The understanding that we are all interconnected can make one feel quite vulnerable, and if operating from a place of insecurity, that can be a very threatening idea to hold. Given that human beings’ social nature is essential to our survival as a species, it is no wonder that loneliness is such a painful thing to experience and something that most of us will go to extremes to avoid.
With acute loneliness, the person tries to stop feeling altogether and attempts to live solely by employing some kind of cognitive control rather than having an emotional connection to one’s world. That attempt at controlling and operating from a place of detachment is also what happens during the course of an eating disorder.
Loneliness and eating disorders are linked by the experience of attempting to avoid the painful experience of feeling disconnected, resulting in a profoundly impaired sense of self-worth and perceived competence in the world.
This can look like a willingness to sacrifice one’s own desires to please others, a desire to bury one’s own needs in order to maintain relationships, and that one can feel lonely even within the context of relationships because of the belief that their true selves are too ugly or grotesque to show to others. Feeling lonely reflects the distance one feels between self and others and between self and inner self.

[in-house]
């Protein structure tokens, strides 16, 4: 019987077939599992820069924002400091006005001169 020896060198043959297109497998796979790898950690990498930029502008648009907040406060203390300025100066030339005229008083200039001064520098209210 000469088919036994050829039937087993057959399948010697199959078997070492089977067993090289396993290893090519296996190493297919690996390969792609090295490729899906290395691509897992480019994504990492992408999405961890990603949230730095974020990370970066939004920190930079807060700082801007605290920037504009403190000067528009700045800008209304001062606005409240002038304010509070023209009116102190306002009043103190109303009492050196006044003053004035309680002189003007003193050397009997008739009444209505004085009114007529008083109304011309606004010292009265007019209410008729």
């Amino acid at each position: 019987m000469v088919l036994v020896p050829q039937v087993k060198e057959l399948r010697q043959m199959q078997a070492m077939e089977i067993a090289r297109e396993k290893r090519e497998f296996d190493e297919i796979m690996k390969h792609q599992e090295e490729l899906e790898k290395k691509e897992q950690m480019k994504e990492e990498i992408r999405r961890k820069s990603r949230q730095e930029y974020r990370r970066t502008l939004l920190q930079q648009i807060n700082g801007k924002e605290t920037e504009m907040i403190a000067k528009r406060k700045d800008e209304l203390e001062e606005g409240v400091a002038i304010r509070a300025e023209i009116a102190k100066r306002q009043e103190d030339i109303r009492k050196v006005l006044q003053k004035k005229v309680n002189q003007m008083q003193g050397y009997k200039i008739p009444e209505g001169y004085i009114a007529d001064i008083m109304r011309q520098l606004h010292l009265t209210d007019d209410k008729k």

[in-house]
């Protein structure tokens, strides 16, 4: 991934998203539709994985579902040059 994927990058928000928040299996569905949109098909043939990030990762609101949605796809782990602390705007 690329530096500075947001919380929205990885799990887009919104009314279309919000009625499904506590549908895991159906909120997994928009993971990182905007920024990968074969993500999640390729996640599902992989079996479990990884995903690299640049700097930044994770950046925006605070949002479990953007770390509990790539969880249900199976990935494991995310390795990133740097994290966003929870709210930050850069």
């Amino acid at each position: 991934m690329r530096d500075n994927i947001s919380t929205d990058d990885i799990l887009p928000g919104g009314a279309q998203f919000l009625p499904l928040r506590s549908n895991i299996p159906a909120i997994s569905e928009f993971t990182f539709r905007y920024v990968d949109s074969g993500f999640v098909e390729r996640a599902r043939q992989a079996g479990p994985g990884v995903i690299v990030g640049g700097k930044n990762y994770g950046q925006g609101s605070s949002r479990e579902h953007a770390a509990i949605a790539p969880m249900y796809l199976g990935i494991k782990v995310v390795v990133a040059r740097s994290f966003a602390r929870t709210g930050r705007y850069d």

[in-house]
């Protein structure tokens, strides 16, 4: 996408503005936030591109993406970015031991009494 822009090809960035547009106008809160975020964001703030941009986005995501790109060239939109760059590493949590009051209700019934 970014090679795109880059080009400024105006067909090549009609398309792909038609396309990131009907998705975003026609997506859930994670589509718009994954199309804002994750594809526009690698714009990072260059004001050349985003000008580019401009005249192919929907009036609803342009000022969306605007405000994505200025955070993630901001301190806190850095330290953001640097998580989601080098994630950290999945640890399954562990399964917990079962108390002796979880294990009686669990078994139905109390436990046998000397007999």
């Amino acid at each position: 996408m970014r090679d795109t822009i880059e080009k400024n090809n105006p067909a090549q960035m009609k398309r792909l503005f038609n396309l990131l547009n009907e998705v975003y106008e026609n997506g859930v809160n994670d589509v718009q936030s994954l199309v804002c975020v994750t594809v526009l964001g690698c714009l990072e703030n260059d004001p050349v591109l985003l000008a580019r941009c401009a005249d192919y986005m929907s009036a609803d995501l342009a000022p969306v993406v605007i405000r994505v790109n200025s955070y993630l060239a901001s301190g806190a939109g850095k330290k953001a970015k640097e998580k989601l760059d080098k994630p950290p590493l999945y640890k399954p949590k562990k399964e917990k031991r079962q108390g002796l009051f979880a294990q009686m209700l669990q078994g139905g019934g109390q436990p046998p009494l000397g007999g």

Struggles During the Holiday Season with Eating Disorder
For those in recovery, just out of treatment, or actively living with an eating disorder, another challenge this time of year is managing your own and others’ expectations that you ought to be filled with the joy and happiness of the holiday season.
This can be a significant obstacle for many people. Feeling the pressure to express gratitude, a sense of community, perhaps the need to have a romantic partner, all of these can amplify the negative feelings and the sense of loneliness associated with the season.
Any of us with social anxiety or a tendency towards introversion know the experience of being surrounded by people but having that situation only serves to make us feel even more alone. This can range from being slightly uncomfortable to being extremely painful.
For those with an eating disorder, the experience is rooted in a sense of being inadequate, unlovable, and plagued by anxiety, and is magnified during those times that one “should” be happy, one “should” feel connected and loved by others.